Akt increases sarcoplasmic reticulum Ca2+ cycling by direct phosphorylation of phospholamban at Thr17

Daniele Catalucci, Michael V G Latronico, Marcello Ceci, Francesca Rusconi, Howard S. Young, Paolo Gallo, Marco Santonastasi, Alfonso Bellacosa, Joan Heller Brown, Gianluigi Condorelli

Research output: Contribution to journalArticlepeer-review


Cardiomyocytes adapt to physical stress by increasing their size while maintaining cell function. The serine/threonine kinase Akt plays a critical role in this process of adaptation. We previously reported that transgenic overexpression of an active form of Akt (Akt-E40K) in mice results in increased cardiac contractility and cell size, as well as improved sarcoplasmic reticulum (SR) Ca2+ handling. Because it is not fully elucidated, we decided to study the molecular mechanism by which Akt-E40K overexpression improves SR Ca2+ handling. To this end, SR Ca2+ uptake and the phosphorylation status of phospholamban (PLN) were evaluated in heart extracts from wild-type and Akt-E40 K mice and mice harboring inducible and cardiac specific knock-out of phosphatidylinositol-dependent kinase-1, the upstream activator of Akt. Moreover, the effect of Akt was assessed in vitro by overexpressing a mutant Akt targeted preferentially to the SR, and by biochemical assays to evaluate potential interaction with PLN. We found that when activated, Akt interacts with and phosphorylates PLN at Thr17, the Ca2+-calmodulin-dependent kinase IIδ site, whereas silencing Akt signaling, through the knock-out of phosphatidylinositol-dependent kinase-1, resulted in reduced phosphorylation of PLN at Thr17. Furthermore, overexpression of SR-targeted Akt in cardiomyocytes improved Ca2+ handling without affecting cell size. Thus, we describe here a new mechanism whereby the preferential translocation of Akt to the SR is responsible for enhancement of contractility without stimulation of hypertrophy.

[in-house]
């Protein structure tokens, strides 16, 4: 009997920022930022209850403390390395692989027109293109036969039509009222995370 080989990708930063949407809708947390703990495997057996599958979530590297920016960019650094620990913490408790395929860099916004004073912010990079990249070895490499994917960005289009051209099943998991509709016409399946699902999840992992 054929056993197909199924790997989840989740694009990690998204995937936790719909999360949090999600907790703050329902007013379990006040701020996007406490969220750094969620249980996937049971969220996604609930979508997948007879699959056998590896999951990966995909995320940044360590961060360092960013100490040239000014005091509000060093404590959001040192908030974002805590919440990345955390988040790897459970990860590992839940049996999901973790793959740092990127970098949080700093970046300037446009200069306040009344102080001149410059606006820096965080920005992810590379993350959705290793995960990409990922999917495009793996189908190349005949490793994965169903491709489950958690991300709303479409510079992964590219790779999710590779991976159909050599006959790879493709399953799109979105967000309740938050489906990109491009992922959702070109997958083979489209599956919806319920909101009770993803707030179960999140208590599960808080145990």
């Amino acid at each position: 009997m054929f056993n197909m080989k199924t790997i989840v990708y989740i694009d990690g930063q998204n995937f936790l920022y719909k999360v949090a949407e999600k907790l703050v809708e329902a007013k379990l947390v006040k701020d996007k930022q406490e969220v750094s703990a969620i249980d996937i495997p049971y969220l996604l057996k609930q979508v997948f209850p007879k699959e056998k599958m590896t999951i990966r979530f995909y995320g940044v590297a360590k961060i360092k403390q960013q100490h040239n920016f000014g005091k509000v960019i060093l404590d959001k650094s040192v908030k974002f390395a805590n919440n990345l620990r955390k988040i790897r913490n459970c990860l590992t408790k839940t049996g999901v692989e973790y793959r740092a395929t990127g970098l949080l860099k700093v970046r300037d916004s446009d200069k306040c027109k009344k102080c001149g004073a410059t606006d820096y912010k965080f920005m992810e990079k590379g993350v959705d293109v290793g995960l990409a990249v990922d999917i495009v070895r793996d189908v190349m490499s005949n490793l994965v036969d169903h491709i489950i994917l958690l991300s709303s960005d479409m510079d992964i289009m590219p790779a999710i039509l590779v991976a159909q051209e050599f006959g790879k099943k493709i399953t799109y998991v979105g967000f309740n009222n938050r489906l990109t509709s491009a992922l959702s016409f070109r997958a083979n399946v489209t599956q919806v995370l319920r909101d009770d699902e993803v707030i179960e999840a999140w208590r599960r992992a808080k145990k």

Original languageEnglish
Pages (from-to)28180-28187
Number of pages8
JournalJournal of Biological Chemistry
Issue number41
Publication statusPublished - Oct 9 2009

ASJC Scopus subject areas

  • Biochemistry
  • Cell Biology
  • Molecular Biology


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